I’ve used the Teacher Perspectives Inventory (TPI) (see link here) with dozens of CS teachers. The most common teaching perspective I see among CS teachers is “Apprenticeship.” CS faculty see themselves as preparing future software developers. They value demonstrating and modeling good software practices. An “A” for an apprenticeship teacher is likely to indicate that the student produces good code. An “A” is reserved for “excellence” (as one CS teacher told me recently). An “A” indicates that the student has risen above his or peers in producing “high quality products” (as another CS teacher posted on Facebook recently). An “A” means that, in this teacher’s opinion, the student is recommended to go on to a highly-desired software development job, perhaps at a place like Google or Amazon.

A student with less computing background is much less likely to earn an “A” in an Apprenticeship-oriented class. If you bring more experience to the table, you have a head start on producing higher-quality products than other students in the class. Their products are more likely to be marked as “excellent.”

In my opinion, the teacher attitude of “rugged individualism” defined in SIGCSE 2020 paper by Hovey, Lehmann, and Riggers-PiehlLinking faculty attitudes to pedagogical choicesmeshes with the TPI category of “Apprenticeship.” “Rugged individualism” teachers believe that “learning and success are the individual student’s responsibility.” (Hovey et al did not make this claim or compute the correlation — this is my prediction.) They showed that teachers who believe in “rugged individualism” are less likely to use student-centered teaching practices and more likely to lecture. Students with less computing background do better with student-centered teaching practices.

This is my third post in a series about how we have to change how we teach computing to reduce inequity (see last post). The series has several inspirations, but the concrete one that I want to reference back to each week is the statement from the University of Maryland’s CS department:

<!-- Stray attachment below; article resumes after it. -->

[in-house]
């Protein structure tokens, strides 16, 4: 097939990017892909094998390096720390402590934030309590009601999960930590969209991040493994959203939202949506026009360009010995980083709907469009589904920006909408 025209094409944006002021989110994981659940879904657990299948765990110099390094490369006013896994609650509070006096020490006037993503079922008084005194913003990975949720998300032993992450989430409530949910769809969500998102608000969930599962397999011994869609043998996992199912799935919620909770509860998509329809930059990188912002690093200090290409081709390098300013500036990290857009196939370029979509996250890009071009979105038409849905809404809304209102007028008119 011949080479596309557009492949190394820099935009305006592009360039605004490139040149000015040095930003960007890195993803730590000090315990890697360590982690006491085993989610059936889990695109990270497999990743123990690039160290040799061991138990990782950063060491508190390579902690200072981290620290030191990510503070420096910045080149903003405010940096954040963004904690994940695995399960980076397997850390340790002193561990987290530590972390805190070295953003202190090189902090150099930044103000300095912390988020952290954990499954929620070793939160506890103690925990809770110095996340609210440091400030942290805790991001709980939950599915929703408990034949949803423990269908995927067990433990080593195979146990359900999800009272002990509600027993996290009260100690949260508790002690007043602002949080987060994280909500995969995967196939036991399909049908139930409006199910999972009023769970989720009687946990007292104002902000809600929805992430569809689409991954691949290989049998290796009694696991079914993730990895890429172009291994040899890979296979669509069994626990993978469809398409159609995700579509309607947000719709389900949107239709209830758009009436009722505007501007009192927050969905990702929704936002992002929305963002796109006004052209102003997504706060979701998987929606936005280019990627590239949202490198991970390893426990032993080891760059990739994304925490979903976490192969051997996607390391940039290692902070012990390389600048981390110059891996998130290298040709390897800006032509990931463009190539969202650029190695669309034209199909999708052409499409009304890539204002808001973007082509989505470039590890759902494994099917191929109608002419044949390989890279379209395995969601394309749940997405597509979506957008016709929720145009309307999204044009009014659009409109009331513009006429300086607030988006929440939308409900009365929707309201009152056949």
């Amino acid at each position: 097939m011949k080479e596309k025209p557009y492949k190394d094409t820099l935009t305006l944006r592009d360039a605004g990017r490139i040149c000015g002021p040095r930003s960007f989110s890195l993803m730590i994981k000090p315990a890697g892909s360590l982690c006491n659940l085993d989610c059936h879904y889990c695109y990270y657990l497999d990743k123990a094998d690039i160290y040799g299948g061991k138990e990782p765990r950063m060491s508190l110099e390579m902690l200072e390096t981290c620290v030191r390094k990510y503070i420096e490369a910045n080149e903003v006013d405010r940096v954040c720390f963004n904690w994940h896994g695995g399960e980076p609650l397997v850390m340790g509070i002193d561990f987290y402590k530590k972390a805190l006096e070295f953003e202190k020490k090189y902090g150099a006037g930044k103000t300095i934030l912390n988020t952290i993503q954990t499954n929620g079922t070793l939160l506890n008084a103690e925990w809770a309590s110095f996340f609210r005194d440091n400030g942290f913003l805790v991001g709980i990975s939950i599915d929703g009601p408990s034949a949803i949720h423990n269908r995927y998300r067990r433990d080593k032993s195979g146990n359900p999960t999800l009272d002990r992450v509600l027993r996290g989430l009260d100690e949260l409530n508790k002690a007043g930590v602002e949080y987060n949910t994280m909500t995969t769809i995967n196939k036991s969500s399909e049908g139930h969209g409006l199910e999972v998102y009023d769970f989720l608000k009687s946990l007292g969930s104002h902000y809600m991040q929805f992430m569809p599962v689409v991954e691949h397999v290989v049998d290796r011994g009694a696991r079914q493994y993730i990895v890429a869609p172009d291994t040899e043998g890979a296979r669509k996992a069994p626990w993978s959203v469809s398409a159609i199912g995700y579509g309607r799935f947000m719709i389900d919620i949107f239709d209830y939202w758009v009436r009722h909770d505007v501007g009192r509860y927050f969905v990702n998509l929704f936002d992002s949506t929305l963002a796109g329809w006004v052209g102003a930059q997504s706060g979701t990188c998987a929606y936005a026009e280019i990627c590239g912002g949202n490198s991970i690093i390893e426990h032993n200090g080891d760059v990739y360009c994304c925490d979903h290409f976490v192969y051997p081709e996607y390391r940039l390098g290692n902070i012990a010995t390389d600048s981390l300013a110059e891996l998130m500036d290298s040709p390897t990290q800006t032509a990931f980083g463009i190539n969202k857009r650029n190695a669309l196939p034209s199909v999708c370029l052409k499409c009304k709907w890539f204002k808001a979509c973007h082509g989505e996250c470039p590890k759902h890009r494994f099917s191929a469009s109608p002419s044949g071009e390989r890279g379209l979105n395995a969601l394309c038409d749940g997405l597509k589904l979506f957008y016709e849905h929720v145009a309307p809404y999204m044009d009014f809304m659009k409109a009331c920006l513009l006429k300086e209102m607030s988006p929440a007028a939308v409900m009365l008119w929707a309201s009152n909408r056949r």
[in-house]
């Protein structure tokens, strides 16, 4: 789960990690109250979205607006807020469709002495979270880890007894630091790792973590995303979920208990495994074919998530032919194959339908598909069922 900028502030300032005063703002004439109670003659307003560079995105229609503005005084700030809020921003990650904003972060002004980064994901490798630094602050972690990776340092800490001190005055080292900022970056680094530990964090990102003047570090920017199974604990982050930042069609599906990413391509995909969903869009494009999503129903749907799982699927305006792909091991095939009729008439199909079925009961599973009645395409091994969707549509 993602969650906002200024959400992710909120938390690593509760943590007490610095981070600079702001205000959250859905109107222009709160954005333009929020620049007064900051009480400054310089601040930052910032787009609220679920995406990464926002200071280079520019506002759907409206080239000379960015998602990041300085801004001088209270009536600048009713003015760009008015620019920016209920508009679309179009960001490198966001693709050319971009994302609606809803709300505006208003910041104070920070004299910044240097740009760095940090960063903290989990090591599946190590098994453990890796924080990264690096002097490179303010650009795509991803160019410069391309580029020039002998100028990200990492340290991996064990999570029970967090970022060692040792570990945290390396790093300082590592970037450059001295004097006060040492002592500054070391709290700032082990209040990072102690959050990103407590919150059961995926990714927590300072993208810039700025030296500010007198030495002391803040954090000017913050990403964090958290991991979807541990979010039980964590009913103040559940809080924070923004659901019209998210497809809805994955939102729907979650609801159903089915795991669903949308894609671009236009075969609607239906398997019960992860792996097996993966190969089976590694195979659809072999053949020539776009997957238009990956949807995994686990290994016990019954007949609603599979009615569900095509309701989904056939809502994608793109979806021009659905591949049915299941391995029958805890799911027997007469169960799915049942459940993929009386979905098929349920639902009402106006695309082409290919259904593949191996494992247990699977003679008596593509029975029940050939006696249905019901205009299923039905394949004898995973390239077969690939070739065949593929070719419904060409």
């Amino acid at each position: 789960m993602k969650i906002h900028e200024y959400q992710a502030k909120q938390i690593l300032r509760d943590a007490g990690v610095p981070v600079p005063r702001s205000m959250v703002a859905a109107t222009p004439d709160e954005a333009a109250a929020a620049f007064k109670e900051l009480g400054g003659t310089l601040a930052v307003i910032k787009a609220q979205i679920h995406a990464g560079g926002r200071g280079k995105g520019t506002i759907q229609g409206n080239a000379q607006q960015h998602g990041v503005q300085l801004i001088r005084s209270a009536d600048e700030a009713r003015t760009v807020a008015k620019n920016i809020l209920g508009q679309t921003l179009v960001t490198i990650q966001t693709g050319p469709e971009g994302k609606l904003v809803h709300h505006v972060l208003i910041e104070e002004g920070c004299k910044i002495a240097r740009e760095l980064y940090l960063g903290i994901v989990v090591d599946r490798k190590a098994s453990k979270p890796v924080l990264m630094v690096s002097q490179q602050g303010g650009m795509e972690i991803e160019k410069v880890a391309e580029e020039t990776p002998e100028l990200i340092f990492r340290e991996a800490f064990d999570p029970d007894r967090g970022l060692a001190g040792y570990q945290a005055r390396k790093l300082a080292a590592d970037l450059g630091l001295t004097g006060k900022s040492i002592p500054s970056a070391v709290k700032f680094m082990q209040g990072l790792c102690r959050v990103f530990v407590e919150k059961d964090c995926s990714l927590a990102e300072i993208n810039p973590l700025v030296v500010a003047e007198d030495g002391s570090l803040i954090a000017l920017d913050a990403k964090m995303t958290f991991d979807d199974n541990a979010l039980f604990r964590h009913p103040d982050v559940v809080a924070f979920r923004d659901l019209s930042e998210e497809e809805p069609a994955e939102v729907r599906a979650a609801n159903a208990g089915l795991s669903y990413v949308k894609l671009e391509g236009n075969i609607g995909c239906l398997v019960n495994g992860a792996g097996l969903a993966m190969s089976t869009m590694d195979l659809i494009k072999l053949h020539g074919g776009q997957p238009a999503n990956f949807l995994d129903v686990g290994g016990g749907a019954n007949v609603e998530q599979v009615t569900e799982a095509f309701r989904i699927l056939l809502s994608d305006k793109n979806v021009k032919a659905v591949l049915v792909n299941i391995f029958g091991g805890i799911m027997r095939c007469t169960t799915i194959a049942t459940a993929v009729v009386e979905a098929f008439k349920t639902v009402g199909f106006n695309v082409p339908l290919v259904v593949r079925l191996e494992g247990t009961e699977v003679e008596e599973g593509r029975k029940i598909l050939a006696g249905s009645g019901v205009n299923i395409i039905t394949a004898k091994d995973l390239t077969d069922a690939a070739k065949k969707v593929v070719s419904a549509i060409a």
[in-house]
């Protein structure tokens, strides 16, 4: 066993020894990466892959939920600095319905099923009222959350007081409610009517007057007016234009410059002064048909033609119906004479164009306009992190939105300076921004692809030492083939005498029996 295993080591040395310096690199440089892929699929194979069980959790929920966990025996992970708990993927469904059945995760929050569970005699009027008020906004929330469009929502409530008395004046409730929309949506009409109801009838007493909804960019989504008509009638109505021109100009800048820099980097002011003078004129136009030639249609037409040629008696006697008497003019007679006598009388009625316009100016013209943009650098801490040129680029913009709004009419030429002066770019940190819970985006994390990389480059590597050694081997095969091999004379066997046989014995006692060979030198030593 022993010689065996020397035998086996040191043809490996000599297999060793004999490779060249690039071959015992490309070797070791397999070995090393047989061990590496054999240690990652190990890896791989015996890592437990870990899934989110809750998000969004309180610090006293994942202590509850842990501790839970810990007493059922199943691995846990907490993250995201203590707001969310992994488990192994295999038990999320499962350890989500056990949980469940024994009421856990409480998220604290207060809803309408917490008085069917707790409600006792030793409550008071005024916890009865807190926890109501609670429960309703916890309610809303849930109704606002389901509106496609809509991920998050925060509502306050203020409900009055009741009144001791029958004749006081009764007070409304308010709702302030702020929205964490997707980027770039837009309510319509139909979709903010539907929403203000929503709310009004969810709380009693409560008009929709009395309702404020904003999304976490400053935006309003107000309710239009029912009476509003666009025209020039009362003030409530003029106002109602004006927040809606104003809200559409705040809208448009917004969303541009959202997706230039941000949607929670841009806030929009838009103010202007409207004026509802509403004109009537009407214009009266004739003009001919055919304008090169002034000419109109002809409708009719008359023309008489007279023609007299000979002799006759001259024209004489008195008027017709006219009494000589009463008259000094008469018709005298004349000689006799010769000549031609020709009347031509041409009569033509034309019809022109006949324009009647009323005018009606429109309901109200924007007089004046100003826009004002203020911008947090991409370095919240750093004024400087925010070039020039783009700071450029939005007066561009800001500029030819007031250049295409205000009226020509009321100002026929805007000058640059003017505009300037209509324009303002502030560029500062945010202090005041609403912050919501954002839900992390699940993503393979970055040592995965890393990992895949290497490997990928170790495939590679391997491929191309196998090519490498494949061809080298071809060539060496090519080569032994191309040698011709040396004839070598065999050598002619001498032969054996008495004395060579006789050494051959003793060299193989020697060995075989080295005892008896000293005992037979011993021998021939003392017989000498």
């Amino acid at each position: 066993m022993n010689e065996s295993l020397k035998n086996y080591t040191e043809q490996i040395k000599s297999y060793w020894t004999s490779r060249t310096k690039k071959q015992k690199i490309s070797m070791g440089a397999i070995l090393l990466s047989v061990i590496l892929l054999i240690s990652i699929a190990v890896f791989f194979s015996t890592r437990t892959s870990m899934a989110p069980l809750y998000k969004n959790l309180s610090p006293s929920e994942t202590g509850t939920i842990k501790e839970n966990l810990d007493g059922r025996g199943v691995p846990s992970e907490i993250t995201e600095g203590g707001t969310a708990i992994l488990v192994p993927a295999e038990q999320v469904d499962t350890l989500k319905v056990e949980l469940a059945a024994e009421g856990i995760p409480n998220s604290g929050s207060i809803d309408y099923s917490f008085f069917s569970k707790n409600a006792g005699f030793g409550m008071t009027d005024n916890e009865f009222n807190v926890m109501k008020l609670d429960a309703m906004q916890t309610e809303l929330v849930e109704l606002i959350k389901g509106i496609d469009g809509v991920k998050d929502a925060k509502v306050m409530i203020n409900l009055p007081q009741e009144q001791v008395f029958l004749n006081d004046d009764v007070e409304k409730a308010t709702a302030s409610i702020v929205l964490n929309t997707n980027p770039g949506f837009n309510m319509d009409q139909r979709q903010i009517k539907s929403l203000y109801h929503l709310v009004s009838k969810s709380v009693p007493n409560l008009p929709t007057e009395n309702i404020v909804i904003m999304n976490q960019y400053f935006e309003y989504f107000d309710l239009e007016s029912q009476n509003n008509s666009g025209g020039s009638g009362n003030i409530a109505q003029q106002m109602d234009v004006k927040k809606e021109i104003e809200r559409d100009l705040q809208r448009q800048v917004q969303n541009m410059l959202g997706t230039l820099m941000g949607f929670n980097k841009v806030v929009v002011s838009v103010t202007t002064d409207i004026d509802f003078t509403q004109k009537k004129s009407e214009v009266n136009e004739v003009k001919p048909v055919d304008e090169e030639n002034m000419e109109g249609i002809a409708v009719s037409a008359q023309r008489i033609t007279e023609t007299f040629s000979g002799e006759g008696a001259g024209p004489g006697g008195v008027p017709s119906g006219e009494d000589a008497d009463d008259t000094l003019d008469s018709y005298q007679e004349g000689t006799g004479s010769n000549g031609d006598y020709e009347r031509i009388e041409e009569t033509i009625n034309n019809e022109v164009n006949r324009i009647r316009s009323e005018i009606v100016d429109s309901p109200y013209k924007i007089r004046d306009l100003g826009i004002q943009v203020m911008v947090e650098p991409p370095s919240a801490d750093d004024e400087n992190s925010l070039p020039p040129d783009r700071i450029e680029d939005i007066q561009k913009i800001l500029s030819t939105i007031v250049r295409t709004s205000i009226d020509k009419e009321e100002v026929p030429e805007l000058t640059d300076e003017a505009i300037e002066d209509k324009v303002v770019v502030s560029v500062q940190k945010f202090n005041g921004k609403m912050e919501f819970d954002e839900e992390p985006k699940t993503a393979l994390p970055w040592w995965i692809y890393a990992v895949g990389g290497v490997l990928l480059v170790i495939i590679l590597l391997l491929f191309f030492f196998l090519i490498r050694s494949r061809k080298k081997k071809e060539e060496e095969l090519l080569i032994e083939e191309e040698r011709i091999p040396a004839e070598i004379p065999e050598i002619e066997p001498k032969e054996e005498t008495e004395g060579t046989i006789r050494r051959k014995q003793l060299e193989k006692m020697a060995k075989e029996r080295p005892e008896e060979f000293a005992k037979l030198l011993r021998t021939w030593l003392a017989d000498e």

Creating a task force within the Education Committee for a full review of the computer science curriculum to ensure that classes are structured such that students starting out with less computing background can succeed, as well as reorienting the department teaching culture towards a growth mindset

The style of grading that means to identify “talent” or “excellence” is inherently inequitable. It presumes a fixed mindset. If you believe that there is a random distribution of “talent” or “ability” or “Geek Gene” in the course, and (critically), there’s nothing much that teaching can do to change that, then it makes sense to grade to the curve. There can be only a few “A” slots, more “B” slots, and so on. Empirical evidence suggests the opposite — good teaching can trump a lot of other factors. Belief in a growth mindset leads to better learning outcomes and better performance. If we value teaching, and believe that students can get better at computer science, then over time, we should teach better and students should learn more. If students learn more, they should get a higher grade It’s not a fixed-result game.

Measure learning or progress towards objectives, not code quality

My teacher perspective is that we are in the job of maximizing individual human development. It’s our job to help each student achieve as much as they can within our discipline. We should measure achievement in terms of learning, not product quality. I tend to align with the “nurturing” perspective on the TPI, but that’s not what I’m going to argue for here.

It is not at all the same thing to grade for excellence and to grade for learning. Writing code isn’t the same as learning. We have evidence that writing a given piece of code is not indicative of understanding that piece of code. The recent ITiCSE 2020 paper by Jean Sala and Diana Franklin showed that use of a given code construct was not correlated well with understanding of that code construct (see paper here).

I mentioned in the last post that I’m reading Grading for Equity by Joe Feldman (see his website here). He points out all the other factors that influence grades that have nothing to do with learning. Some of these extra-curricular factors — like the ability to meet deadlines that presume privileged, full-time student status without outside pressures — are less likely for Black, Hispanic, poorer, or first-generation college students. These factors influence the production of high-quality code even more than they influence learning. These pressures are going to be even greater during a time of a pandemic.